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Woman From India Plants 2 Million Trees Across 22 Villages

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Chilkapalli Anasuyamma, a resident of Pastapur village in Telangana’s Sangareddy district in western India, has dedicated the last 25 years of her life to planting more than 2 million trees and plants in 22 villages. She was recently recognized for her amazing selfless actions by receiving a United Nations Educational, Scientific and Cultural Organization (UNESCO), in New York City.

Anasuyamma spoke of the award in a phone interview with The Better India:

It was a surreal experience for me. I did not, in my wildest dreams, imagine that a girl like me would receive such a prestigious award. Being appreciated and encouraged for a noble effort restored my faith in society. Congratulatory messages are still pouring in and now, more people are interested in knowing about my work.

Receiving the award
Credit: The Better India

Her work began due to the unfortunate event of her husband leaving her when she was only 25 years old. Not having any proper schooling, finding a well-paid job is not an option, so she worked many odd jobs trying to make money any way she could.

“I was in my mid-20s when my husband left me. My parents thought my life is over. Relatives and neighbors cursed me for what had happened. I was devastated but I knew it was not the end of the world,” she explains.

This is when she learned about the Deccan Development Society (DDS). DDS is an agriculture-based non-governmental organization (NGO) in the Medak district, in the state of Telangana, which works together with local farmers. Anasuyamma decided to go to a meeting to learn more about the program.

Here she speaks about her first impression:

Everyone in our village would walk miles to fetch water due to the absence of water reserves. The problem could be solved by utilizing the empty lands in the village to plant trees. DDS suggested that the trees would help retain the rainwater and recharge groundwater tables. I was moved by the speech and decided to help them improve Mother Earth’s condition.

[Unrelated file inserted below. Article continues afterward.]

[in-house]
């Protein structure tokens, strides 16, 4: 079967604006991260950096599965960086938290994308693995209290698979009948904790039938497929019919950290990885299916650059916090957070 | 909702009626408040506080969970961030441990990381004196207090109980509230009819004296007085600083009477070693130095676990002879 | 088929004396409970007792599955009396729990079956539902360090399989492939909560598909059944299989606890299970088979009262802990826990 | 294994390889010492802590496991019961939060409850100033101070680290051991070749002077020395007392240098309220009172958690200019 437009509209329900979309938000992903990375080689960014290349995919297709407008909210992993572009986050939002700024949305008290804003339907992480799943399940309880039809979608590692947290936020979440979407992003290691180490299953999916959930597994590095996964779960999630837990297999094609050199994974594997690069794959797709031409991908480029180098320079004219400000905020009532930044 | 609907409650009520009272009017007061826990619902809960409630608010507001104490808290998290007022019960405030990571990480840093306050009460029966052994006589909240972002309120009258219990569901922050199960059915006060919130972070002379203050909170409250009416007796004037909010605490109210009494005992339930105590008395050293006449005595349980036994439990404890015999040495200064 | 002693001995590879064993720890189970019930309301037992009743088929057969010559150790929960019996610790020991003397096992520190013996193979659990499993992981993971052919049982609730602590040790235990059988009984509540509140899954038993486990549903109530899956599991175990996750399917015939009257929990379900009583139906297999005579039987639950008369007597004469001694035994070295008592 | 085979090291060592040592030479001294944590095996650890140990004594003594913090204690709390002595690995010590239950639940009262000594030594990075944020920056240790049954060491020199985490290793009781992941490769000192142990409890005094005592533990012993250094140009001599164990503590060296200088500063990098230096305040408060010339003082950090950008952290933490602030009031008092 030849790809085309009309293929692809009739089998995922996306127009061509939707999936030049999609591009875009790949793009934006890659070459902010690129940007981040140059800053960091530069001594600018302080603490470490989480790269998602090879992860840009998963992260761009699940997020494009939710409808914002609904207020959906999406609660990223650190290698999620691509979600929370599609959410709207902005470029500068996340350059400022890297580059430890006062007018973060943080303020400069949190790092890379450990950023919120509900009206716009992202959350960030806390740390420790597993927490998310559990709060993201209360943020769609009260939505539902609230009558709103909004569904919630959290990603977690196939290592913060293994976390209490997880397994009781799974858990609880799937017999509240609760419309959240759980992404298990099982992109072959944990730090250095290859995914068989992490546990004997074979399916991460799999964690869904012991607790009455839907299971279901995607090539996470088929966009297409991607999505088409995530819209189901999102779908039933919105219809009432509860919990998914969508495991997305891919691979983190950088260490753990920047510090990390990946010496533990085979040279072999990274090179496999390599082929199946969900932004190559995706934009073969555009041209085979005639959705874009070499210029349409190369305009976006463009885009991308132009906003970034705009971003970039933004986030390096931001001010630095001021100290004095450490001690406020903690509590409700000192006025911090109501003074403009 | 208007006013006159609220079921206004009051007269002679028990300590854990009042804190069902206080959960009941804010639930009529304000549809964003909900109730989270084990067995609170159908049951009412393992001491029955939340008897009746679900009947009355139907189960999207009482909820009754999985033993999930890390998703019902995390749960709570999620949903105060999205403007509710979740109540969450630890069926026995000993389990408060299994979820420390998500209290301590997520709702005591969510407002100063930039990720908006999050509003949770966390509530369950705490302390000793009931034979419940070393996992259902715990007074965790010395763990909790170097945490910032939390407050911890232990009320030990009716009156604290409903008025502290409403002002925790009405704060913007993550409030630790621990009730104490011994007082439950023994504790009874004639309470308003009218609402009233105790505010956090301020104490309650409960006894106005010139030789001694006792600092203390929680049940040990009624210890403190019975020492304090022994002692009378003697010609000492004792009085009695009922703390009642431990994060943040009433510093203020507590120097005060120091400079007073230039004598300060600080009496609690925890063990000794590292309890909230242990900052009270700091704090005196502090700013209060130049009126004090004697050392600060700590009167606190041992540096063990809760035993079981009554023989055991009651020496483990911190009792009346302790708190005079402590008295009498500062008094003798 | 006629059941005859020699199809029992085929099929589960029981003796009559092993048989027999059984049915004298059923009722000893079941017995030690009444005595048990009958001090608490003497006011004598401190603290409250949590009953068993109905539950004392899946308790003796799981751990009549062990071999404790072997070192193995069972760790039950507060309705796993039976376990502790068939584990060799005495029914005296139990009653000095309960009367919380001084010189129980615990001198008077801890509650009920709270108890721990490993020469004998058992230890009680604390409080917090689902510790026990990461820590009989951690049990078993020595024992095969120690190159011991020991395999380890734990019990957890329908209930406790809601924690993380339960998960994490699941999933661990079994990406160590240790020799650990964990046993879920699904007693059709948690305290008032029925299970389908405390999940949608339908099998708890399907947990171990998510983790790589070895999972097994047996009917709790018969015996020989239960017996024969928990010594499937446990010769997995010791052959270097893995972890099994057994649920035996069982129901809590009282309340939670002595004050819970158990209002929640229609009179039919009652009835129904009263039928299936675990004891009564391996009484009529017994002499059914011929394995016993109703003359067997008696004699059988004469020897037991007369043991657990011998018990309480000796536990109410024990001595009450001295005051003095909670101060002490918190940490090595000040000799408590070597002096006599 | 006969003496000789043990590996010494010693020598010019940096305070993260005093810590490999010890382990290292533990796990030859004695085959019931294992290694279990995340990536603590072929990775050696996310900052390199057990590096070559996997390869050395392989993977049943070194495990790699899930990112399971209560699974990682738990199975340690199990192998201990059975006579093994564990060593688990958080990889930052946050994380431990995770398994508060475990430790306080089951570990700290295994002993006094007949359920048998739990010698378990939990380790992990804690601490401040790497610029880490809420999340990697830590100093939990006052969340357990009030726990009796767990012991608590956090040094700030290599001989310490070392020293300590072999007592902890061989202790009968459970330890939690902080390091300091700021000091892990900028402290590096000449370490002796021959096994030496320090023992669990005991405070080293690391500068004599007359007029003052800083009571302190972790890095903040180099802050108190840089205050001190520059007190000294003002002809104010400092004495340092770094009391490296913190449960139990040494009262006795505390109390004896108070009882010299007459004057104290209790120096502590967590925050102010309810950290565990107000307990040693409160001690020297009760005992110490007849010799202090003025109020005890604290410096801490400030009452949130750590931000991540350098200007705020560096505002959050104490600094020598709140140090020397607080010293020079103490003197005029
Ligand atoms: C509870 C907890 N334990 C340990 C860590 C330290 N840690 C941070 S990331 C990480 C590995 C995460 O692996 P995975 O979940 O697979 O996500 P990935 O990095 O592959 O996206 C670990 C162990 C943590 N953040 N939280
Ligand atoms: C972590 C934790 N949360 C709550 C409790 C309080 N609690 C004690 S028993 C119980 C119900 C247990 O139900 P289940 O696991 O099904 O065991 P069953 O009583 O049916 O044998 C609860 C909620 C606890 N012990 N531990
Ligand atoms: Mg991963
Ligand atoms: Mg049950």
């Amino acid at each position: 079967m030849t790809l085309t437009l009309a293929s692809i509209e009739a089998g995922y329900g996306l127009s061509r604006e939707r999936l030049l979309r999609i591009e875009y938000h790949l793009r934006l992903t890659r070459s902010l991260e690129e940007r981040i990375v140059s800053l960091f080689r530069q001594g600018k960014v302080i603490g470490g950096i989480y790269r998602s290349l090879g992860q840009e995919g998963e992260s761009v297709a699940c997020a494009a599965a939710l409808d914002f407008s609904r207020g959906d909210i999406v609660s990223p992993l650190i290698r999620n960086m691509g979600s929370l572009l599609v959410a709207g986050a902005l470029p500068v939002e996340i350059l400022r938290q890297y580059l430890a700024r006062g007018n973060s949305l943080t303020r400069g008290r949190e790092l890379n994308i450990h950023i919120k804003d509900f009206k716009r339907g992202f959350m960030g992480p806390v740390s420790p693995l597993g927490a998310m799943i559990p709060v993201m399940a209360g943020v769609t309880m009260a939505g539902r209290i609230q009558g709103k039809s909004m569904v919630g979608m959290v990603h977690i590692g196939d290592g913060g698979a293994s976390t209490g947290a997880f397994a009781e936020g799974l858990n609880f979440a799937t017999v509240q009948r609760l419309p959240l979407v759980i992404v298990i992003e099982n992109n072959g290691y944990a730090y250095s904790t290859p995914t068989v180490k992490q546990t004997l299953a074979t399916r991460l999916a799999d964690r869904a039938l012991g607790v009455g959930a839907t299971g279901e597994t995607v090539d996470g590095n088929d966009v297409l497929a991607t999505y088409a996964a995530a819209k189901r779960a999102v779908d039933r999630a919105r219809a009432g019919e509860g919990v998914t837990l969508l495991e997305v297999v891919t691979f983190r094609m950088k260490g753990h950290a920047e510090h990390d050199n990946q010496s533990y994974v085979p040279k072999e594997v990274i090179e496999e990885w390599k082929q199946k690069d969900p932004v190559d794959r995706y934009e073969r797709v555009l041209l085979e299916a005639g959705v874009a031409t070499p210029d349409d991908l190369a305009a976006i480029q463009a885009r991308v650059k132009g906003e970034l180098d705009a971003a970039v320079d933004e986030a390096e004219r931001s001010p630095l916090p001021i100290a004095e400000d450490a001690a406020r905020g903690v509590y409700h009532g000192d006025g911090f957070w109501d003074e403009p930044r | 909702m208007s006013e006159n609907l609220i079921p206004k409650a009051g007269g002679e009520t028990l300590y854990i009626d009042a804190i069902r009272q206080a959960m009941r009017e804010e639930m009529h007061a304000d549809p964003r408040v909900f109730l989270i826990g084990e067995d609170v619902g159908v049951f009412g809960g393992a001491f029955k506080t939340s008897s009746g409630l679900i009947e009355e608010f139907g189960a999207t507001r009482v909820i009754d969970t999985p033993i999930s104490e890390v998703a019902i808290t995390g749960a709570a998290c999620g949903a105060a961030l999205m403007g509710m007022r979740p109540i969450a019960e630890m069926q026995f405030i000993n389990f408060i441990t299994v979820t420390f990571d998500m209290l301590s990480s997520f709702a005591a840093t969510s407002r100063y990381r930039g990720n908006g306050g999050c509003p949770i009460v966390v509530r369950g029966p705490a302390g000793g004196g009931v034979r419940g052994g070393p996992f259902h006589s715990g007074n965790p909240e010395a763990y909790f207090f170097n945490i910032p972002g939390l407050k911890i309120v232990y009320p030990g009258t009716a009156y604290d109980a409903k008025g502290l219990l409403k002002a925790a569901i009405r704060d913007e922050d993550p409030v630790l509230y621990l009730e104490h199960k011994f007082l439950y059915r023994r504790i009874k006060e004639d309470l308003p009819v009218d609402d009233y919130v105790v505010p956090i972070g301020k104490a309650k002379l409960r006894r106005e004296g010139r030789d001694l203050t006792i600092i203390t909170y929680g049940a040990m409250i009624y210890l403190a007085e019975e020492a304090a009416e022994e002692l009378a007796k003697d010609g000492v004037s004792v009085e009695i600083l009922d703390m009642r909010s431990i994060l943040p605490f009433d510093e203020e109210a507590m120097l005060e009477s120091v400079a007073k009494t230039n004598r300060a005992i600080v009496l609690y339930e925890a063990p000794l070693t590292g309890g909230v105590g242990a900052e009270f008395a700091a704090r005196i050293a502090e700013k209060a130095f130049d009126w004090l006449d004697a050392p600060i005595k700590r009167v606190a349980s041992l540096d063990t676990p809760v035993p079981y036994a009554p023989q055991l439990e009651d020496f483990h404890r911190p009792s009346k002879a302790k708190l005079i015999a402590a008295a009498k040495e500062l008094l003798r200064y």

She still needed to earn money, so for a few months, Anasuyamma would work during the day and then go to DDS-conducted informal training about planting trees during the evenings. Gradually, her passion started to grow and she decided to make afforestation her life’s mission.

Founder of DDS, Satheesh Periyapatna, said about the program:

Through DDS we try to solve environmental issues by mobilizing the locals who work with us. We have engaged several women and one of them is Anasuyamma. She has been a tremendous force in executing the plantation activities across villages.

In India, planting trees and working the land is work normally done by men, not women. A woman approaching village heads to spread awareness did not go down well with people,” recalls Anasuyamma. She faced many other issues as well, “Most of the land back then had no owners. They were considered to be the village property. Convincing the villagers that we were not there to encroach land was very time-consuming,” she explains.

Indian women plant saplings on the outskirts of Allahabad, India, Monday, July 11, 2016. Hundreds of thousands of people in India's most populous state Uttar Pradesh are jostling for space as they attempt to plant 50 million trees over the next 24 hours in hopes of setting a world record
Indian women plant saplings on the outskirts of Allahabad, India, Monday, July 11, 2016. Hundreds of thousands of people in India’s most populous state Uttar Pradesh are jostling for space as they attempt to plant 50 million trees over the next 24 hours in hopes of setting a world record. Credit: AP Photo/Rajesh Kumar Singh

As time went on and she successfully planted 32 varieties of plants in Pasatapur and other nearby villages, DDS allowed her to start training the locals to form her team.

DDS funds the program by providing seeds and equipment needed for planting. DDS also pays the locals between Rs 5 to 15 per day, depending on how many they plant, up to 50 plants per day. Aside from the financial benefits, the workers are free to take produce home to their families. “Community ownership not only gives them the produce for free but also ensures that the tree is well maintained.”

To date, this amazing woman has a success rate of 80% for the survival of planted trees and other plant species on 1200 acres of land that she and her team have covered. This has also affected birds, and other wildlife throughout the region. Since the beginning, 32 varieties of fruits and vegetables have increased to 92. Birds drop the seeds and nature takes care of the rest.

Anasuyamma plans on continuing to live her mission to give back to Mother Earth as the earth gives to us. Please share her story as it may inspire others to do something amazing as well.

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